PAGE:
Real-estate magnate Donald Trump’s surge in the polls has extended to the home state of two of the Republican Party’s top presidential hopefuls.
Trump has overtaken former Florida Gov. Jeb Bush (R) and US Sen. Marco Rubio (R-Florida) in Republican primary polling in Florida, according to a Quinnipiac University survey released Thursday.
The poll showed Trump with 21% of the Republican vote in the Sunshine State, compared with 17% for Bush and 11% for Rubio. That represents a sizable shift from Quinnipiac’s last survey of the state in June, when Bush grabbed 20% of the vote and Rubio had 18%. Trump, who had just entered the presidential race, got just 3% of the vote.
“It was just reported that in Florida I’m leading Bush by a lot and I’m leading Rubio by a tremendous amount,” Trump said in a Fox Business interview Thursday.
“Now, I have a lot of properties in Florida. I own Doral [luxury resort]. I own many, many properties in Florida. I love that state. It’s an amazing state. But when you’re leading the two people — you’re leading the current senator and the ex-governor — by a lot, that’s sort of nice.”
This isn’t the first time a poll has shown Trump leading Florida, though Quinnipiac was the first to provide an earlier point of comparison. Last month, a StPetePolls.org survey showed Trump leading both Bush and Rubio.
Bush and Rubio are viewed as two of the likeliest potential GOP nominees in a crowded field — in fact, Quinnipiac tested both candidates, as well as Trump, in head-to-head matchups against Democratic front-runner Hillary Clinton and Vice President Joe Biden.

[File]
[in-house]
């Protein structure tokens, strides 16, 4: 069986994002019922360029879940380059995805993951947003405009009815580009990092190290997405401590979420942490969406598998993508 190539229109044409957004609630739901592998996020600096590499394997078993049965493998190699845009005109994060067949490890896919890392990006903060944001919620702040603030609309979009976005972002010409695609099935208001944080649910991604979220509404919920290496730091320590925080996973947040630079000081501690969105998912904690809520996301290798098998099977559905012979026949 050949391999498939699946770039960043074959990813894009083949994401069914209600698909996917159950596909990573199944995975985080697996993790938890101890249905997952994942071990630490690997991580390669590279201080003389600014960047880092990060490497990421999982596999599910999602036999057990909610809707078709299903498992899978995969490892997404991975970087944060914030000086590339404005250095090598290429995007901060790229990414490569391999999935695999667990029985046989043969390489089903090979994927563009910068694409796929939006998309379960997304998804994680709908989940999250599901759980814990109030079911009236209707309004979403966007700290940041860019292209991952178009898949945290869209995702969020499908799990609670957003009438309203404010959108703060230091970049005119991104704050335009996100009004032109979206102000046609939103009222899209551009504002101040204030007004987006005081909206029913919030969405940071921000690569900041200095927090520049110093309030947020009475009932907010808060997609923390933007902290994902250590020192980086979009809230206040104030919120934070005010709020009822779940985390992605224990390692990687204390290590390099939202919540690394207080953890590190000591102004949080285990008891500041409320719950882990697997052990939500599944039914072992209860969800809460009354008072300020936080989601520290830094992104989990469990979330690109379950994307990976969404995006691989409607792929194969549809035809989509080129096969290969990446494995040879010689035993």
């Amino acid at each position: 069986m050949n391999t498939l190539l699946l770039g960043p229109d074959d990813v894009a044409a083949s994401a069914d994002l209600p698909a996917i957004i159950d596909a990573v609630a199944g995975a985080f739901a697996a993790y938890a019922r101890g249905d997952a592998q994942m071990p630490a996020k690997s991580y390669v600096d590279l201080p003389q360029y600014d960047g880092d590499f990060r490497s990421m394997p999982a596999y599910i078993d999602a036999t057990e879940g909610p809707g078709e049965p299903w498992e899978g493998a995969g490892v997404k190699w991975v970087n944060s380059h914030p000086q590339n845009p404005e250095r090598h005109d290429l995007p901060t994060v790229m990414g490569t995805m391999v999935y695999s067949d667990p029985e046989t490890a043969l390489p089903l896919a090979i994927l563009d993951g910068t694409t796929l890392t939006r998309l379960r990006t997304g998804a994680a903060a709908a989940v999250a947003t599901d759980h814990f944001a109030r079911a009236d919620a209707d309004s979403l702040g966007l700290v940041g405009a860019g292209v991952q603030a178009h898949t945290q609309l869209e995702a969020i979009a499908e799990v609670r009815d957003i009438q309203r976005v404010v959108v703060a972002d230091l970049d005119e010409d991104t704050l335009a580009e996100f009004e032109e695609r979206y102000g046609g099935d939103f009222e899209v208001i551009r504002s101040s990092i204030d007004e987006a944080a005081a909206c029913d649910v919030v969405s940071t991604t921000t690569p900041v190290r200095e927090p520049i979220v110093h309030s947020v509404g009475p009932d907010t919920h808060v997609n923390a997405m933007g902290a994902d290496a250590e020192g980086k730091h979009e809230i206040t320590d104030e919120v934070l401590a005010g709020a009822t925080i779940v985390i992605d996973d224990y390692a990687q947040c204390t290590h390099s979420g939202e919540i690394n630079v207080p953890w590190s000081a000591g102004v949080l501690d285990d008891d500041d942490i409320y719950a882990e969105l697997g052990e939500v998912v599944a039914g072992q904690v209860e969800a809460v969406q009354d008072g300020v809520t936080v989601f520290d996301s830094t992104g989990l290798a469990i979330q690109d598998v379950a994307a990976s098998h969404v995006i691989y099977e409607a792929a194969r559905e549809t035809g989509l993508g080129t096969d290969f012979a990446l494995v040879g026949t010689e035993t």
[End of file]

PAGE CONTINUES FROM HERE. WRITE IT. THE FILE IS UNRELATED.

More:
Trump also led Republican polls of in Pennsylvania and Ohio. But both Bush and Rubio have clear strengths over Trump that could prove decisive over the long haul.
Though Trump is leading in all three states, he has the worst scores on favorability among GOP candidates. And more voters view him as not “honest and trustworthy” than any other Republican candidate, as well.
Both Bush and Rubio also poll much better against Clinton and Biden in theoretical general-election matchups. In Florida, for example, Bush leads Clinton by 11 points and Biden by 13 points. Rubio leads Clinton by 12 and Biden by 6.
Trump is beating Clinton, but by the statistically insignificant amount of 2 points. And he trails Biden, 45-42.
“Donald Trump may have the raw horserace numbers, but below the surface there is a looming problem,” said Tim Malloy, assistant director of the Quinnipiac University Poll.
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